Parvovirus is an extremely contagious virus that spreads between dogs in social environments. This virus can also be particularly concerning for puppies who have not yet been vaccinated. Today, our East Setauket vets share some information about what parvovirus is and what you can do to help protect your dog.
How is canine parvovirus spread?
Parvovirus is a highly contagious virus that can cause extreme gastrointestinal distress in puppies and unvaccinated dogs of all ages. The virus is spread through traces of feces from infected dogs.
Dogs are able to spread this infectious virus in the days before they exhibit symptoms, as well as if they have recently recovered. Asymptomatic infection is possible and even dogs who do not display symptoms can still pass along the virus.
Some other common sources of contamination are leashes, bowls, toys, and bedding.
How does parvovirus attack your dog's body?
Upon infection, parvovirus can infect the stomach and intestines of the dog. The virus destroys a dog's gut barrier by attacking healthy cells and blocking the absorption of essential nutrients.
In puppies, parvo also attacks the bone marrow and lymphopoietic tissues which play essential roles in your dog's immune system. It can sometimes affect the heart as well.
Why are puppies susceptible to parvo?
If the mother is fully vaccinated against parvovirus the puppies will inherit antibodies from the mother and will have parvovirus immunity for about the first 6 weeks of their lives. As the puppies begin to wean, their immune systems weaken and the young pups become susceptible to the disease.
This is why vets urge pet parents to begin vaccinating their puppy against parvo at 6 weeks old when the antibodies from their mother are no longer available to protect them.
It isn't until a young dog has received all 3 of the recommended parvovirus vaccines that they will be protected against the disease. It is during the gap between weaning and full vaccination that puppies are most likely to catch parvovirus.
What are the symptoms of parvovirus in a dog?
It is essential to understand that once your dog begins showing symptoms they are already very ill. If you notice that your dog is displaying any of the following symptoms contact your vet immediately:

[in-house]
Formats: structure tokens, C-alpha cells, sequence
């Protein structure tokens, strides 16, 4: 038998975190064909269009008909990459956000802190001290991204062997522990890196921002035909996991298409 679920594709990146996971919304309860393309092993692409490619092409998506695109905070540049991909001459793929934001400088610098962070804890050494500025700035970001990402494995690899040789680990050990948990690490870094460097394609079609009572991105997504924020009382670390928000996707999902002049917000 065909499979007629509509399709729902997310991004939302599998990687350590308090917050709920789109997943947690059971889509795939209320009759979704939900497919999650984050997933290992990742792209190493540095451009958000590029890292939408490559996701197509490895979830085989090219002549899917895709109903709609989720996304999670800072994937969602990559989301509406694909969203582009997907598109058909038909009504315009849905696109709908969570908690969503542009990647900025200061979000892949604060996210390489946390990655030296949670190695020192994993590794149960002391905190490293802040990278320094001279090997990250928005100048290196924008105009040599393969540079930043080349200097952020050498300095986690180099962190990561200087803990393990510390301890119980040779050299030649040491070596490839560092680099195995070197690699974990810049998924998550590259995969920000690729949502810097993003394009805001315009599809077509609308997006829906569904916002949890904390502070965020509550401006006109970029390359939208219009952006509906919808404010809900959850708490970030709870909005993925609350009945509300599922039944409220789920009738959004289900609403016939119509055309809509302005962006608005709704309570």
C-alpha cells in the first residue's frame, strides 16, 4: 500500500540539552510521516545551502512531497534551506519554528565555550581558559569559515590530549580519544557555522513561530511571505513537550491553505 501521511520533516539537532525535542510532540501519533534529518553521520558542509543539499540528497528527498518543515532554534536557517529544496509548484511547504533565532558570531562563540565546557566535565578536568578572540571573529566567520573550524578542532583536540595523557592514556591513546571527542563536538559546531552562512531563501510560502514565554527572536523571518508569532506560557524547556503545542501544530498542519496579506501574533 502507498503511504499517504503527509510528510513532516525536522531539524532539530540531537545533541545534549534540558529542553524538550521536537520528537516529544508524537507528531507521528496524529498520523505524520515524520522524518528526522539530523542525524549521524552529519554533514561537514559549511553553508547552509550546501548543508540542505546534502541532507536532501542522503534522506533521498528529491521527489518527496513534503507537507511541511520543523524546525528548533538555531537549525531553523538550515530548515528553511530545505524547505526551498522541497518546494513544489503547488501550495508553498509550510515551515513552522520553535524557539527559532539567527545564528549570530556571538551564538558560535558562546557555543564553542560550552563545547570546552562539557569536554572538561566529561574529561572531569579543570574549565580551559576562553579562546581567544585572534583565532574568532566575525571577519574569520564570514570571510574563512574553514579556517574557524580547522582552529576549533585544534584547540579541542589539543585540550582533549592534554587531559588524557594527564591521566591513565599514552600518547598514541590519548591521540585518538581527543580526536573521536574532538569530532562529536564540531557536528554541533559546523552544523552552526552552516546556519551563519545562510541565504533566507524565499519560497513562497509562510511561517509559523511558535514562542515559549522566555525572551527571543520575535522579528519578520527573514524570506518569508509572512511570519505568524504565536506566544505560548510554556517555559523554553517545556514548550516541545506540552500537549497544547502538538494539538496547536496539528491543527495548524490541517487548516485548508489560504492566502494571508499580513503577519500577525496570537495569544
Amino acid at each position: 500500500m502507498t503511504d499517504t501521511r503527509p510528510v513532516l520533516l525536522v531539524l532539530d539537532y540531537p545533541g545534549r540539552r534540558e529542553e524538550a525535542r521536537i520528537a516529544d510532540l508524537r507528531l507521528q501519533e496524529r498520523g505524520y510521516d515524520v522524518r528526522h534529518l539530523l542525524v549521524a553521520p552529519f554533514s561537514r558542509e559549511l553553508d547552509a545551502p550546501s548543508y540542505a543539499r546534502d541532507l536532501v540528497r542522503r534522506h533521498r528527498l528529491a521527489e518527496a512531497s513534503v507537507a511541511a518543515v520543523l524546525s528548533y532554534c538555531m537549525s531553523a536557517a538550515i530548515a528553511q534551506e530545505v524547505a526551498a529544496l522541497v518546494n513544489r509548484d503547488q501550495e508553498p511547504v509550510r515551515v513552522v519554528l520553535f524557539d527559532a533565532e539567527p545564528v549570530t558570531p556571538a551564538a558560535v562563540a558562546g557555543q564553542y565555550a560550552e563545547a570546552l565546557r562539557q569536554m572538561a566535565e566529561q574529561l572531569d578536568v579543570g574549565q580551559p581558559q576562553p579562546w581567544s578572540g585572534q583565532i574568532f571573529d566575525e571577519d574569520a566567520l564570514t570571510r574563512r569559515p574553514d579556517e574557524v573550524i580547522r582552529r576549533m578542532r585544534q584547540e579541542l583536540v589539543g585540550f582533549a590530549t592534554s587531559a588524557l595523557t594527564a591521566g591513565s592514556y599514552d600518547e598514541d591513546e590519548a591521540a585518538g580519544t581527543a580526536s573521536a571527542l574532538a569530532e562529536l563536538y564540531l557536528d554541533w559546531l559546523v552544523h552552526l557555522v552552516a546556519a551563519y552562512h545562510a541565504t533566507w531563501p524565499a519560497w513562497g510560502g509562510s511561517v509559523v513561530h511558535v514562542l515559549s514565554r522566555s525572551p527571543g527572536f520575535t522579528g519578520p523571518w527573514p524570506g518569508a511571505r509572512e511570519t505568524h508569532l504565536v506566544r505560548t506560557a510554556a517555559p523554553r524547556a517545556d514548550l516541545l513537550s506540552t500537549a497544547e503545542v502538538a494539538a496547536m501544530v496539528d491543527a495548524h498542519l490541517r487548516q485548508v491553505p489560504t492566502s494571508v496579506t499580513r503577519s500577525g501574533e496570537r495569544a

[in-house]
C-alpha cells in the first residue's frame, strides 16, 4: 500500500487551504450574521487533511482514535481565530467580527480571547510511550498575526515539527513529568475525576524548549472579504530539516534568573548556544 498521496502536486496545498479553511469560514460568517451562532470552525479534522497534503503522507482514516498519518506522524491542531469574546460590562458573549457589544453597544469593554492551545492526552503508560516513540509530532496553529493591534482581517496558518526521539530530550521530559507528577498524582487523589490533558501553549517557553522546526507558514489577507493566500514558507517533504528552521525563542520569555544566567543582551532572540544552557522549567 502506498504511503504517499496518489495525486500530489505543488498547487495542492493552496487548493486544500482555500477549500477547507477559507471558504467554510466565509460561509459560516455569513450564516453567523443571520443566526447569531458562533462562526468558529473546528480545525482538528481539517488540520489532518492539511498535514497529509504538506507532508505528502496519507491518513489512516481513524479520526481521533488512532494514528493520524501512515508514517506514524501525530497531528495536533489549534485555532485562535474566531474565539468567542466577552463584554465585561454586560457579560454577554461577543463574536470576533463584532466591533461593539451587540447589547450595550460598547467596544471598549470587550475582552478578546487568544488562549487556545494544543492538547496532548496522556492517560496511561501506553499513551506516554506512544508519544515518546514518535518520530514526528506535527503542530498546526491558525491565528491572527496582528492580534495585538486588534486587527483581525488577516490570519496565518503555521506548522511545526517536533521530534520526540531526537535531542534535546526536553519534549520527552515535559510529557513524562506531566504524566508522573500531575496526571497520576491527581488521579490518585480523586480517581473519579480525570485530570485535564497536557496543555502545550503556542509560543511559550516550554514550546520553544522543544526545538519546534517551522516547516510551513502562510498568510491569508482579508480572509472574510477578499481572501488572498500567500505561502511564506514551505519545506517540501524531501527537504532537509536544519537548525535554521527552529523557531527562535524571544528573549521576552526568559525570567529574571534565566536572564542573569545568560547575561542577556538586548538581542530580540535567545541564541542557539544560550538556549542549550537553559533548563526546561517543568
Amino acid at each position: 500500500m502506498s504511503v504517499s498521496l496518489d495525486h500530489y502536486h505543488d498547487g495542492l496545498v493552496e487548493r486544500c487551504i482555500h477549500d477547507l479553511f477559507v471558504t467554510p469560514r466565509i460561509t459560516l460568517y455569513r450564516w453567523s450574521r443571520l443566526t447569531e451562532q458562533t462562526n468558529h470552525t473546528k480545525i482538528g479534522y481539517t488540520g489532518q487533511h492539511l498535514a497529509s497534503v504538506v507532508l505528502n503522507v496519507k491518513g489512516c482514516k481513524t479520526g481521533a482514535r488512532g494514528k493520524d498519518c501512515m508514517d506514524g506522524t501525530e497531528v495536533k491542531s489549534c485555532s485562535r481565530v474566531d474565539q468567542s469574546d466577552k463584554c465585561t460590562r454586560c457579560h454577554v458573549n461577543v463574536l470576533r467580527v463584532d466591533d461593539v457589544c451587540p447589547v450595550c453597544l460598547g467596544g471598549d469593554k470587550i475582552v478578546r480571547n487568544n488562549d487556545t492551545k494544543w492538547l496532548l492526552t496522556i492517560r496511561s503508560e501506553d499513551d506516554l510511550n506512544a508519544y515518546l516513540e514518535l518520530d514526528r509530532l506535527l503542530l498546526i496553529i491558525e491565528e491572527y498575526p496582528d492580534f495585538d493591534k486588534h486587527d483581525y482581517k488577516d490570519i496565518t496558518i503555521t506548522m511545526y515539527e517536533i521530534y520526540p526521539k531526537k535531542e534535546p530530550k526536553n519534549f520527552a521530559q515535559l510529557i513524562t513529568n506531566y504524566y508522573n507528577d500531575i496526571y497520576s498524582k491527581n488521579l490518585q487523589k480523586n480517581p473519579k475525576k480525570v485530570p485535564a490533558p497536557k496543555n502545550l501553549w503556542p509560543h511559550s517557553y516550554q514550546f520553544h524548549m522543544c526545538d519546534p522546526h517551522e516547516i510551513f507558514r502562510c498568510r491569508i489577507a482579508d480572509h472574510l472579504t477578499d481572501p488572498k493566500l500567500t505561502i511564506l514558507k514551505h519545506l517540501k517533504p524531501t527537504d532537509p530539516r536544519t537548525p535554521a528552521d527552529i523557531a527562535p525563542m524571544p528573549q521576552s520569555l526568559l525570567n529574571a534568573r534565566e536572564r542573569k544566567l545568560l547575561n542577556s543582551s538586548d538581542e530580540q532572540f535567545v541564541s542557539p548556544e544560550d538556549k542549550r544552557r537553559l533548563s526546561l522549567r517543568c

- Weight loss
- Bloody diarrhea
- Loss of Appetite
Treatment for Parvovirus in Dogs
There is no cure for parvo in dogs, however, your vet will offer supportive treatments to address symptoms such as vomiting and diarrhea. It is essential that your pup gets adequate hydration and nutrition in order to recover from parvovirus.
Since secondary infections are common in puppies with parvo (due to their weakened immune systems) your vet will be sure to monitor your puppy's ongoing condition and may prescribe antibiotics to help combat any bacterial infections that may begin to develop.
If your four-legged friend is being treated by a veterinarian and survives the first four days after symptoms appear, there is a good chance that your pup will recover from the disease. It typically takes about a week for dogs to recover from Parvo.
How can I prevent parvo?
Parvovirus vaccines are the number one way to prevent the virus. Before your pup is fully vaccinated, never allow them to spend time around dogs that have not been fully vaccinated against parvovirus. While socialization is essential for young dogs it is important to know that the dogs that your puppy spends time with are fully vaccinated and do not pose a health risk to your pup. Talk to your vet about how best to protect your new four-legged family member.
Be sure to follow your vet's advice and have your dog vaccinated against parvo, rabies, and other potentially serious conditions based on the suggested vaccination schedule for your area.
Note: The advice provided in this post is intended for informational purposes and does not constitute medical advice regarding pets. For an accurate diagnosis of your pet's condition, please make an appointment with your vet.